The experience economy: do-it-yourself

There’s a lot pf excitement around the business opportunities in the ‘experience economy’:

In 1998, the term “experience economy” entered the business lexicon as a way to define the commoditization of experiences, differentiating them from goods and services as crucial consumer-driven offerings.

The importance of innovating for the experience economy | clickz.com

No list of seminal business books would be complete without The Experience Economy, the 1999 bestseller by American academics B Joseph Pine II and James H Gilmore. They argued that the selling of experiences was the fourth great stage in our consumer development after commodities, goods and services.

The experience economy will not fully recover – consumers will pay to perform in future instead | theconversation.com


What’s interesting about that last article quoted from by Brendan Canaan, Senior Lecturer in Marketing, University of Huddersfield, is that the ‘consumer’ will be doing the commoditization:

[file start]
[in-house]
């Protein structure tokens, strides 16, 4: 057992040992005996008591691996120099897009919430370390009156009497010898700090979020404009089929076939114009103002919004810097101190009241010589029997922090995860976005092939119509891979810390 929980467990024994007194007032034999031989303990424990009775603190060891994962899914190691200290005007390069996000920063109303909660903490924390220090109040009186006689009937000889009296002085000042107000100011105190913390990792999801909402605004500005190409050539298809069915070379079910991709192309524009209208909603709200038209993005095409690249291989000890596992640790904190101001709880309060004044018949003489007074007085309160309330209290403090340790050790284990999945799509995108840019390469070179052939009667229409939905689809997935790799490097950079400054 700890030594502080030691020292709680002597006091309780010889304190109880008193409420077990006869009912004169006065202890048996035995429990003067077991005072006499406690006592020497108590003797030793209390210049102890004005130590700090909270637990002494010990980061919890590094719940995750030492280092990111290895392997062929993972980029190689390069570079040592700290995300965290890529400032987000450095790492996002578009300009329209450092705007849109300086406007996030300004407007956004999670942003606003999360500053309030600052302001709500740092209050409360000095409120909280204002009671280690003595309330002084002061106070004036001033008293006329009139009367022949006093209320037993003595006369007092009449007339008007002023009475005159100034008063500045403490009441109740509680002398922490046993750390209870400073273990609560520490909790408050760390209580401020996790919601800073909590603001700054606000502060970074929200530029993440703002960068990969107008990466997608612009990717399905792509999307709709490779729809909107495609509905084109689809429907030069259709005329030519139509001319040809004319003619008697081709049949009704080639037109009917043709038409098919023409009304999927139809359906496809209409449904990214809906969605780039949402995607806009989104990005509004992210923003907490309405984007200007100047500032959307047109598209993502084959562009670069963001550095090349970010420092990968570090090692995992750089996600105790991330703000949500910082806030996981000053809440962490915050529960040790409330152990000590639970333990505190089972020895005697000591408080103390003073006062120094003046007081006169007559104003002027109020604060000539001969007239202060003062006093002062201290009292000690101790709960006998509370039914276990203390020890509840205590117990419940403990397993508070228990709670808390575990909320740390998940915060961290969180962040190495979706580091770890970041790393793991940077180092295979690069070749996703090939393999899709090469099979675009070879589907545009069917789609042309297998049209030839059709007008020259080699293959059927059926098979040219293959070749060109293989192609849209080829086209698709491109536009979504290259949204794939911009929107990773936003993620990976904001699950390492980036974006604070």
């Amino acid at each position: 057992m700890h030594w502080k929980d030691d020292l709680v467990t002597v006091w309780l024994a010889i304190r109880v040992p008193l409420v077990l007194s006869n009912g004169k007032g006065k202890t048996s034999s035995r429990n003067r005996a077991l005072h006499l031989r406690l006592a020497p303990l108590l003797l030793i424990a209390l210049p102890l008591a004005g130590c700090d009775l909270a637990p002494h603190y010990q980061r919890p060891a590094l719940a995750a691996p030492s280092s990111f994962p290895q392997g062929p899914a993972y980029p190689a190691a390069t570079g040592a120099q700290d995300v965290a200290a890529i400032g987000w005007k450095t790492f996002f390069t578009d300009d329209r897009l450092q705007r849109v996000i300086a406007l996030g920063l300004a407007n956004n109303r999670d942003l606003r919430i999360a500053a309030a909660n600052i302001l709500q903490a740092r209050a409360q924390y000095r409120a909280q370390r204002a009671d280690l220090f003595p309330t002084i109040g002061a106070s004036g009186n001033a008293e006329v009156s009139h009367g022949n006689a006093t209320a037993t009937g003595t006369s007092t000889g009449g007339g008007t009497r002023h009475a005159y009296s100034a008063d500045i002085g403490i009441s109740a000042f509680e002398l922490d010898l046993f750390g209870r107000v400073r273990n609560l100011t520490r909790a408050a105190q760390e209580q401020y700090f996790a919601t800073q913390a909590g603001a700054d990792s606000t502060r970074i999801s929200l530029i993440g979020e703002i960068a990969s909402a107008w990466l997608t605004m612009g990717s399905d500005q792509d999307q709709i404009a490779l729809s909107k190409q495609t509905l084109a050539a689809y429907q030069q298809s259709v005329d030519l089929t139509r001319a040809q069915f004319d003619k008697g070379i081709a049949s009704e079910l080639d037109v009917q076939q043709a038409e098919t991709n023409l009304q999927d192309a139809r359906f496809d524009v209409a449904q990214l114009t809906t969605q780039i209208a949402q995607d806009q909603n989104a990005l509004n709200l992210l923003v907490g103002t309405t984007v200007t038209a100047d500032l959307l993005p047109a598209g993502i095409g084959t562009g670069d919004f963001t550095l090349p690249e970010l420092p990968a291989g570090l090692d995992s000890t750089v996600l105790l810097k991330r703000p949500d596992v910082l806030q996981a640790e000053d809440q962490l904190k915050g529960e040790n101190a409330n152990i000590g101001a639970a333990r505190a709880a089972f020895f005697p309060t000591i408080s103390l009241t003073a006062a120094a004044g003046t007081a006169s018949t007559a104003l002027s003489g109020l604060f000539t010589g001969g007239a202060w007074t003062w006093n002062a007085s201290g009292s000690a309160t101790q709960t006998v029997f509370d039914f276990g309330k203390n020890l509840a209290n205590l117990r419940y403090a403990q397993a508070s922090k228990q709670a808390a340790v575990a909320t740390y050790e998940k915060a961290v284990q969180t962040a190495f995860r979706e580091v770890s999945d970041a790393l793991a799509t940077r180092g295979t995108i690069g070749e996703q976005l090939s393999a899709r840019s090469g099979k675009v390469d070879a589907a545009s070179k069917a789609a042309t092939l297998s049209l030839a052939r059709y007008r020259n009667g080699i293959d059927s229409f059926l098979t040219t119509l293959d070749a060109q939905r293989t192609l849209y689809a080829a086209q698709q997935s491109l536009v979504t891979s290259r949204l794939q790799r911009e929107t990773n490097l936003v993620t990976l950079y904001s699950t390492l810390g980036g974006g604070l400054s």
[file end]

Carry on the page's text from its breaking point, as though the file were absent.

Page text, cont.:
Etsy offers a place to not just purchase crafts, but also to set up shop oneself. Craft, which demonstrates both skill and self-expression, can be a performance. Etsy can help consumers to craft and display who these people are as much as their macramé bracelets.

The experience economy will not fully recover – consumers will pay to perform in future instead

Indeed, companies are increasingly interested in engaging with ‘the maker community’:

Consumer Change | A new eco-system for making and the search for authenticity – Snook

And back when Etsy started up, “At last count, more than 70,000 – about 90 percent of whom were women – were using Etsy to peddle their jewelry, art, toys, clothes”:

Craft capitalism: Just do it yourself – The New York Times